Google to cut Motorola jobs
MOTOROLA Mobility, which was bought by Google for $12.5-billion (about R101bn ), will cut 20% of its workforce and shut nearly a third of its offices worldwide, Google said.
"These changes are designed to return Motorola's mobile devices unit to profitability," Google said in a filing with the United States Securities and Exchange Commission. "While lower expenses are likely to lag the immediate negative impact to revenue, Google sees these actions as a key step for Motorola to achieve sustainable profitability."
The internet search company expects to take severance-related charge of up to $275-million (about R2.2bn) mostly in the third quarter, it said.
Google, which expects to record the remaining severance-related costs by the end of 2012, said it could also incur other related restructuring charges mainly in the third quarter.
The company said it could not currently predict the amount of these other charges, but added that they could be significant.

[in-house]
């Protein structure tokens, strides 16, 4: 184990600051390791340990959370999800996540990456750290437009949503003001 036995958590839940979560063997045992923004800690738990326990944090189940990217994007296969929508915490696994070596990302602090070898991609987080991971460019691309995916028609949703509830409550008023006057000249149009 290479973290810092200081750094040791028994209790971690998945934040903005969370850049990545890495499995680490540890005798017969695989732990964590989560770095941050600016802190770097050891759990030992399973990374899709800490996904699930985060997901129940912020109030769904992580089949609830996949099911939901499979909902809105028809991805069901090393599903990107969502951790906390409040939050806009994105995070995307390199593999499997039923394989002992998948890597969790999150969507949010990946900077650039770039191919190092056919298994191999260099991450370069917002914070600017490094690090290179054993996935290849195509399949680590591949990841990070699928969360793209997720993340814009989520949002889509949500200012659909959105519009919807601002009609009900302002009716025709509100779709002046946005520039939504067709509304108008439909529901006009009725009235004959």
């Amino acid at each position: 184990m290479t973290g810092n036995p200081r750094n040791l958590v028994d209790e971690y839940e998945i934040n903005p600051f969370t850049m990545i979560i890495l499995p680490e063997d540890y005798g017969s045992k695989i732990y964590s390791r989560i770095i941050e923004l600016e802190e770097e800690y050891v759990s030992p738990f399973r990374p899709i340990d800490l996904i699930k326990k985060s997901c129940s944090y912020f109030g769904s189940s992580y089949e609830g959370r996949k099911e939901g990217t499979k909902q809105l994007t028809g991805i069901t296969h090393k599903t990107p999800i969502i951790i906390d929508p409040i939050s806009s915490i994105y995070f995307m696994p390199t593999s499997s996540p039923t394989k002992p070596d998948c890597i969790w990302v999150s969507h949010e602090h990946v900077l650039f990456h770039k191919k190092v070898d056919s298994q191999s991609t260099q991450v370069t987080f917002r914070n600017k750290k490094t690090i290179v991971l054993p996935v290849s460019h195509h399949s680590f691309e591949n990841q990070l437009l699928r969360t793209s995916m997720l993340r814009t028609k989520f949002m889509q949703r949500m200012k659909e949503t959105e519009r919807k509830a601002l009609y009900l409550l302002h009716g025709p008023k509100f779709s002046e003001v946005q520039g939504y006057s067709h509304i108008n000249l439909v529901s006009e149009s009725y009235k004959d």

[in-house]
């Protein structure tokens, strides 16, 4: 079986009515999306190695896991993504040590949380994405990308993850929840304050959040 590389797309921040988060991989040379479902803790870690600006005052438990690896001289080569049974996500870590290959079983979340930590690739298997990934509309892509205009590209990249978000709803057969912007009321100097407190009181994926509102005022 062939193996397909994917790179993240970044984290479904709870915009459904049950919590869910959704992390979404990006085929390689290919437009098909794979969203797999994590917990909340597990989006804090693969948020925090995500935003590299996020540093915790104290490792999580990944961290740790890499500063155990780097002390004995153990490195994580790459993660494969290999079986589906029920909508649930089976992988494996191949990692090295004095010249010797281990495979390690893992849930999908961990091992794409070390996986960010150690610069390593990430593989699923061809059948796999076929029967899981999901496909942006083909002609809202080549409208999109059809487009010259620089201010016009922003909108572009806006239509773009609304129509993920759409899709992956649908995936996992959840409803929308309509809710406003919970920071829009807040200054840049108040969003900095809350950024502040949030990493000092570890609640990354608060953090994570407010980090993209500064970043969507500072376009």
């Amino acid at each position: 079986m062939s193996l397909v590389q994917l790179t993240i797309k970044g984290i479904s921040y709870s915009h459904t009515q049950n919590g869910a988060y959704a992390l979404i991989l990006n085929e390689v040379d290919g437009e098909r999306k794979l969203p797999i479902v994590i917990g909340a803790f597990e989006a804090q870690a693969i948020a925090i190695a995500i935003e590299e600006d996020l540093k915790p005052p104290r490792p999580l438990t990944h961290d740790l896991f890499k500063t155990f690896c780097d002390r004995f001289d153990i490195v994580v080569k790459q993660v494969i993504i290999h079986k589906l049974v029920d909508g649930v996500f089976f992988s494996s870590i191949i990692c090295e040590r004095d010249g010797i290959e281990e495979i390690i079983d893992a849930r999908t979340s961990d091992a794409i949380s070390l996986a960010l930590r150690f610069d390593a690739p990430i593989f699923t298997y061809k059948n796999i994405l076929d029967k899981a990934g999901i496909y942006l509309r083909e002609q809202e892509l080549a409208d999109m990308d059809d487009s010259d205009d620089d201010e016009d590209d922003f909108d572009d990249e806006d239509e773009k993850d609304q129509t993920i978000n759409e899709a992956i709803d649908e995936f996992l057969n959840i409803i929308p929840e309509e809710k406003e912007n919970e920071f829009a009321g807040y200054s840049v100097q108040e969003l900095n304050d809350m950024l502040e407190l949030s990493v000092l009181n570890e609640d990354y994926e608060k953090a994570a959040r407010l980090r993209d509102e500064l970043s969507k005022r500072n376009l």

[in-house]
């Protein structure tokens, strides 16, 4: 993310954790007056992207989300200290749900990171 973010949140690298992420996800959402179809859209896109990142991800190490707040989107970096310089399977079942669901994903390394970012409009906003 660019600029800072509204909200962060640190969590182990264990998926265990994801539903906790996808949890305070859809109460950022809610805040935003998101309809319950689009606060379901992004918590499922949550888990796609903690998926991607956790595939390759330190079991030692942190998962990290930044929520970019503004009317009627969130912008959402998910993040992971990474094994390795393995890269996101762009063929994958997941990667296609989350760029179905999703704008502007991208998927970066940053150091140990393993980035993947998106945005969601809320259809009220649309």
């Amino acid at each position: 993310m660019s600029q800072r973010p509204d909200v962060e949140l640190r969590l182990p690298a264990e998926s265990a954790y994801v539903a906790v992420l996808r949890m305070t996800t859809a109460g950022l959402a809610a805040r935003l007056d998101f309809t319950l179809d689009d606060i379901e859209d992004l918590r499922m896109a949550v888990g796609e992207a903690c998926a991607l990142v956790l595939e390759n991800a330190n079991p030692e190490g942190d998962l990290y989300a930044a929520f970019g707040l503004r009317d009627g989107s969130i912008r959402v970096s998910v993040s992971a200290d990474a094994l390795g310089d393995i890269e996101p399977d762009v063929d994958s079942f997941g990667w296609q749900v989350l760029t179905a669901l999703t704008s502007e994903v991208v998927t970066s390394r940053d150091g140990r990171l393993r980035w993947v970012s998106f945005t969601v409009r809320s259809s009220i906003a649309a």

The world's number one search engine agreed to buy Motorola Mobility last year, aiming to use Motorola Mobility's patents to fend off legal attacks on its Android mobile platform and expand beyond its software business.
Google had previously reserved its comments on Motorola Mobility's future but is now outlining the first steps to turn the company around, under which the ailing cellphone maker will lay off 4000 employees.
One-third of the jobs lost will be in the US, but the company has not specified where or what facilities would be affected.
Earlier the New York Times reported Google's plan and said it was looking to shrink operations in Asia and India by not just exiting unprofitable markets, but by also not producing low-end devices and focusing on a few cellphones instead of dozens.
Motorola Mobility, which has 94 offices throughout the world, will centre research and development in Chicago, Sunnyvale, California and Beijing.
In addition to the planned cuts, Google has downsized Motorola Mobility's management, letting go 40% of its vice presidents, but has also hired new senior executives.
Shares in Google rose nearly 2% to $652.50 (about R5311) in trading before the bell yesterday. They closed at $642 (about R5225) on the Nasdaq on Friday.